At LGM, travel plays a key role in the research and portfolio management process. There is nothing like meeting a company’s management on their own turf to get a much rounder and ultimately deeper perspective on how the business is run. This takes on an even greater relevance in emerging market countries where we deal with an extremely diverse set of economies, societies and people.
Most recently we visited what many see as two of Asia’s rising stars, Vietnam and the Philippines. Both are currently enjoying world-beating GDP growth rates of 6.2% and 6.9% respectively, and with income per capita of less than three thousand dollars in both countries, the scope for significant further growth is clearly enormous.
A stable government
In the past year or so we’ve seen and read much about the Philippines’ “colorful” president, Rodrigo Duterte, and he certainly remains as controversial as ever. During our visit he proudly claimed that, as part of his war on drugs, an average of nine people had been killed each day since he became president. He also said that the opposition leader should do everyone a favor by committing suicide and that he would never visit the “lousy” U.S. Despite this — or perhaps because of this — Duterte remains hugely popular, which was abundantly clear from the locals we spoke with. Indeed, Duterte’s personal approval rating has been consistently above 80%. Somewhat to our surprise, this optimism and support was also shared by many of the companies that we met. The general view appears to be that while Duterte is focused on combatting drugs, terrorism and corruption, the management of economic policy has largely been outsourced to highly competent and effective technocrats. It’s all very much business as usual as far as the corporate world is concerned.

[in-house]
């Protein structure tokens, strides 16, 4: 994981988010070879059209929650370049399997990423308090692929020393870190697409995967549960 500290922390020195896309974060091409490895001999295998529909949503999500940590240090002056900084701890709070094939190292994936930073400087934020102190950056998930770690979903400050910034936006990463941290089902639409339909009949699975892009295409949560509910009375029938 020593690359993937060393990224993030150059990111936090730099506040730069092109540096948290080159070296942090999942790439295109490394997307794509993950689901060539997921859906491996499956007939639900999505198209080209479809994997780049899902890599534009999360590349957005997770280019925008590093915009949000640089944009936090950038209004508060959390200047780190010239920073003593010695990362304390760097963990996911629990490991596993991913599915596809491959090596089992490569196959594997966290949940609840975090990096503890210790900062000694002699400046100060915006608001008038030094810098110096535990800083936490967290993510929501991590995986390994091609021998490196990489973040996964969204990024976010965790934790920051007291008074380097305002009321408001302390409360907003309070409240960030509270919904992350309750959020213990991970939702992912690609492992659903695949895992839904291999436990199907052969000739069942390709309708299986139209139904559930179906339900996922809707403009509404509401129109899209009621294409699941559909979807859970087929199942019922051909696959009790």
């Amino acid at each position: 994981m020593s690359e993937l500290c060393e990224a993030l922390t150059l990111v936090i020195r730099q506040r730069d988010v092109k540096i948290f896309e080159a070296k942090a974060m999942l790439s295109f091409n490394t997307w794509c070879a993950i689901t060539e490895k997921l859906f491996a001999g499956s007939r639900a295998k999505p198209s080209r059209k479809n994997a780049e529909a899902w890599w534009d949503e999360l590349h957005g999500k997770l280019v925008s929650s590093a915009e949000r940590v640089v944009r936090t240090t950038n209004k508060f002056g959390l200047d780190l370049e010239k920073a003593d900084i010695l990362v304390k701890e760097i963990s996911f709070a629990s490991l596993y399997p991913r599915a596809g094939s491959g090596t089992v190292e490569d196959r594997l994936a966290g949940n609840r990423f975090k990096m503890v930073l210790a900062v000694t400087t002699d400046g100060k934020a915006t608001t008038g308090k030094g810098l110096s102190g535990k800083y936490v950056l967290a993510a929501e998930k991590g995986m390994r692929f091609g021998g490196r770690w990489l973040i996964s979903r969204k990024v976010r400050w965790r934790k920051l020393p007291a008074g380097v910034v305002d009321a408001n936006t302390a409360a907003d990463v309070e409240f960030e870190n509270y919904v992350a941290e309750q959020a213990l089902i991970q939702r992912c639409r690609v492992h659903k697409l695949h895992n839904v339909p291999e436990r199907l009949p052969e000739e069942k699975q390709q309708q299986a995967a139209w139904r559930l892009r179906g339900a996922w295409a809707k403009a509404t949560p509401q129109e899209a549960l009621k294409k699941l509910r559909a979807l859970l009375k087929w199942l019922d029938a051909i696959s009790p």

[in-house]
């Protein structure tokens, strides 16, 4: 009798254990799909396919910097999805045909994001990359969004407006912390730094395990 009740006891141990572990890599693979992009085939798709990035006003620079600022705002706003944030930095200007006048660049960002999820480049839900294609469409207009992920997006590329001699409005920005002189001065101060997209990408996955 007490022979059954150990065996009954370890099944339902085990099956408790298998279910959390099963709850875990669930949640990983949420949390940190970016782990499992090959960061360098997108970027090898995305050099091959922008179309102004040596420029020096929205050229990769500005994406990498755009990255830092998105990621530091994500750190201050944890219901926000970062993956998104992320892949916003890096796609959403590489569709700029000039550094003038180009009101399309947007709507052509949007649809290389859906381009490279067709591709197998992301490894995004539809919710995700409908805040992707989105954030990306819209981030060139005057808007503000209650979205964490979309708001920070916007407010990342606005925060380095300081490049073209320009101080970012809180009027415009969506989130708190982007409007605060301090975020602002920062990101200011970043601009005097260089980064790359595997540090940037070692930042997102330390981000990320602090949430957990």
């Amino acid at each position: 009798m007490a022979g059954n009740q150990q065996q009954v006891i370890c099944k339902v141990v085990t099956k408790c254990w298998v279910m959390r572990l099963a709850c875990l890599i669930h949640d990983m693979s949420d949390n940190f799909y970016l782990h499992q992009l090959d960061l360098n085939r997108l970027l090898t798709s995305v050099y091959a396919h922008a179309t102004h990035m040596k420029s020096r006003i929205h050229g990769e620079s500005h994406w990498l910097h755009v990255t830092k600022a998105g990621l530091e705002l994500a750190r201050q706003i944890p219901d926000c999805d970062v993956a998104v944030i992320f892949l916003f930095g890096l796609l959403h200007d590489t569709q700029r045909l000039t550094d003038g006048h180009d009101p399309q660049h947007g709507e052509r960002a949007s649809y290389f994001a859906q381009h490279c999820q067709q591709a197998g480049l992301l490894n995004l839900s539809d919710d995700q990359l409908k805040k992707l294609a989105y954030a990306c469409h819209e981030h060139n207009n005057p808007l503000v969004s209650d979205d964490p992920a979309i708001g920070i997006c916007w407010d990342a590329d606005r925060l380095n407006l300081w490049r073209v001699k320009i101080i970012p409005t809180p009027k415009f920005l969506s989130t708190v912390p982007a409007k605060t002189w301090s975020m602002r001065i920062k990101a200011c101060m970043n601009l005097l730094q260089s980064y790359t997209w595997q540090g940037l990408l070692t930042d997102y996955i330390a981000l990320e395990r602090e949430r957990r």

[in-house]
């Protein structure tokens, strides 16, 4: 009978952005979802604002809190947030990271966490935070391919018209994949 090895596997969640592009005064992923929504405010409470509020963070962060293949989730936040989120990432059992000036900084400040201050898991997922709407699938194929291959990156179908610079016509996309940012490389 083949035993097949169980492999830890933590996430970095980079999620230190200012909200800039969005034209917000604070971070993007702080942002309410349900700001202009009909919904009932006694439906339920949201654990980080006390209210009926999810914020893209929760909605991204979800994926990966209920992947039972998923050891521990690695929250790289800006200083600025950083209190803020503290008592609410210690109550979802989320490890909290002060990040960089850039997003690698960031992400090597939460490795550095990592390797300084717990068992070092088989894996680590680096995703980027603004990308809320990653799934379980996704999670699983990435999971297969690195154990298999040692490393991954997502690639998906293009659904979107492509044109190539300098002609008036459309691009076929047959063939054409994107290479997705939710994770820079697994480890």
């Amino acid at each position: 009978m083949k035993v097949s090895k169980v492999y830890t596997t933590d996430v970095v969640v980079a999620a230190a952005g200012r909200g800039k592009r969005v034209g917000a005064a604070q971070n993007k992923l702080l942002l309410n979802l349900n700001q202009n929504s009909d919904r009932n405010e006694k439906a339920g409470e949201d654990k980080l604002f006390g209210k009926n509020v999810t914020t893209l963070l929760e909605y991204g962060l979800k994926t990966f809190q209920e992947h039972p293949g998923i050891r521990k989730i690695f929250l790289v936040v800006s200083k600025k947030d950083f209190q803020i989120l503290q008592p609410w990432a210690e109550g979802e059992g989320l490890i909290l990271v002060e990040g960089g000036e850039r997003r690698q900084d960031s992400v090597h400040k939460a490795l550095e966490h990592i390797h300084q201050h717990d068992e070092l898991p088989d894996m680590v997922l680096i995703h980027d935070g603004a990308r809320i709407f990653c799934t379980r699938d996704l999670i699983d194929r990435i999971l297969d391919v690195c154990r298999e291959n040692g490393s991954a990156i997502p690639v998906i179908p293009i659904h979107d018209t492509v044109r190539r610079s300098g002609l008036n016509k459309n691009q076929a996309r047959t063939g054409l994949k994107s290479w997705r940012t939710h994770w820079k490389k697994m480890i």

Company focus: Universal Robina
While the political landscape is undoubtedly fascinating, it was much more important for us to get to the offices of our largest investment in the Philippines, the snack foods and beverage maker, Universal Robina (URC). We met with the owner-CEO, Mr. Lance Gokongwei, to talk about our concerns over URC’s recent acquisition strategy, the competitive environment in general and also the lingering problems caused by product recalls in Vietnam last year. We came away greatly reassured, even though the competitive environment is likely to remain challenging for the foreseeable future, especially in the coffee business. The CEO clearly acknowledges that URC has made mistakes, especially by overpaying for the recent acquisition of Griffin’s in New Zealand and by taking their eye off the ball in the domestic market. The strategy now is to focus on core competencies, to rationalize SKUs and to cut costs. Further acquisitions have been ruled out. URC is not out of the woods yet, but we are encouraged that management has faced up to its mistakes and learned valuable lessons. With URC’s market-leading brands in underpenetrated categories, superior distribution, robust balance sheet and great management team, we remain confident in the long-term outlook for this business.
BRIC and mortar: Building long-term outcomes with emerging markets